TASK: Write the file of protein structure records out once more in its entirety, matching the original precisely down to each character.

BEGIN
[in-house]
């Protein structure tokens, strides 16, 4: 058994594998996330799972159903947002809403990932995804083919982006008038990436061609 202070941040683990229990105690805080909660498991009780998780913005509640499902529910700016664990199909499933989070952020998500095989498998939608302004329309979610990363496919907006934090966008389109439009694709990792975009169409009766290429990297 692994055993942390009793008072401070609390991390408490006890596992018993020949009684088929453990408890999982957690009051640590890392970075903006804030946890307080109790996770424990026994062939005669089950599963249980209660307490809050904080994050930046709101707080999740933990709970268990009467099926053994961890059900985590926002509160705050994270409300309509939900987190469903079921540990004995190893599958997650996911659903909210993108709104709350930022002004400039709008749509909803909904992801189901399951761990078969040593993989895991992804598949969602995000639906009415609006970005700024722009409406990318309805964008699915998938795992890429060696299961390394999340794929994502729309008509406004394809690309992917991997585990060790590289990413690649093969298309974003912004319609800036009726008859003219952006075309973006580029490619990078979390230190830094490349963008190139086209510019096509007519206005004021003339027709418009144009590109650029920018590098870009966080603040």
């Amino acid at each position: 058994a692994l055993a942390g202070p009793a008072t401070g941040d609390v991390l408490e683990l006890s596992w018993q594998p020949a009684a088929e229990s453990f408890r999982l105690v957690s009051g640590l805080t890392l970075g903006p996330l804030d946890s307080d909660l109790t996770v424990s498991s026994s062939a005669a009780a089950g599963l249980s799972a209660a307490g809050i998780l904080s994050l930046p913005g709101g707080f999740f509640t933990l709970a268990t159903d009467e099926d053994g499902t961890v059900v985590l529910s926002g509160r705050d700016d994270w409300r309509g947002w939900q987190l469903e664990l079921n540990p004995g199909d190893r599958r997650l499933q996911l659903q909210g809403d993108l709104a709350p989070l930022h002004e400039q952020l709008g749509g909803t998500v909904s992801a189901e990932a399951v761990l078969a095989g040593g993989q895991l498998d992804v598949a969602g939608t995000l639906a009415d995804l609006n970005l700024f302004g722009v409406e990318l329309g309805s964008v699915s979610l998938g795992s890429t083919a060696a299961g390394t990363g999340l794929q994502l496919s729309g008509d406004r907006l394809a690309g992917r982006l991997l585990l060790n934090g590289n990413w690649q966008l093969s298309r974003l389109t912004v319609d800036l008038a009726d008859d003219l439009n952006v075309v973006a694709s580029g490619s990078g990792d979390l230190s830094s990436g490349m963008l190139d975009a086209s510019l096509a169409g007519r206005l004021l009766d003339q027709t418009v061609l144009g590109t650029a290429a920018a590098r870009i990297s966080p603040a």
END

[in-house]
């Protein structure tokens, strides 16, 4: 058994594998996330799972159903947002809403990932995804083919982006008038990436061609 202070941040683990229990105690805080909660498991009780998780913005509640499902529910700016664990199909499933989070952020998500095989498998939608302004329309979610990363496919907006934090966008389109439009694709990792975009169409009766290429990297 692994055993942390009793008072401070609390991390408490006890596992018993020949009684088929453990408890999982957690009051640590890392970075903006804030946890307080109790996770424990026994062939005669089950599963249980209660307490809050904080994050930046709101707080999740933990709970268990009467099926053994961890059900985590926002509160705050994270409300309509939900987190469903079921540990004995190893599958997650996911659903909210993108709104709350930022002004400039709008749509909803909904992801189901399951761990078969040593993989895991992804598949969602995000639906009415609006970005700024722009409406990318309805964008699915998938795992890429060696299961390394999340794929994502729309008509406004394809690309992917991997585990060790590289990413690649093969298309974003912004319609800036009726008859003219952006075309973006580029490619990078979390230190830094490349963008190139086209510019096509007519206005004021003339027709418009144009590109650029920018590098870009966080603040």
């Amino acid at each position: 058994a692994l055993a942390g202070p009793a008072t401070g941040d609390v991390l408490e683990l006890s596992w018993q594998p020949a009684a088929e229990s453990f408890r999982l105690v957690s009051g640590l805080t890392l970075g903006p996330l804030d946890s307080d909660l109790t996770v424990s498991s026994s062939a005669a009780a089950g599963l249980s799972a209660a307490g809050i998780l904080s994050l930046p913005g709101g707080f999740f509640t933990l709970a268990t159903d009467e099926d053994g499902t961890v059900v985590l529910s926002g509160r705050d700016d994270w409300r309509g947002w939900q987190l469903e664990l079921n540990p004995g199909d190893r599958r997650l499933q996911l659903q909210g809403d993108l709104a709350p989070l930022h002004e400039q952020l709008g749509g909803t998500v909904s992801a189901e990932a399951v761990l078969a095989g040593g993989q895991l498998d992804v598949a969602g939608t995000l639906a009415d995804l609006n970005l700024f302004g722009v409406e990318l329309g309805s964008v699915s979610l998938g795992s890429t083919a060696a299961g390394t990363g999340l794929q994502l496919s729309g008509d406004r907006l394809a690309g992917r982006l991997l585990l060790n934090g590289n990413w690649q966008l093969s298309r974003l389109t912004v319609d800036l008038a009726d008859d003219l439009n952006v075309v973006a694709s580029g490619s990078g990792d979390l230190s830094s990436g490349m963008l190139d975009a086209s510019l096509a169409g007519r206005l004021l009766d003339q027709t418009v061609l144009g590109t650029a290429a920018a590098r870009i990297s966080p603040a």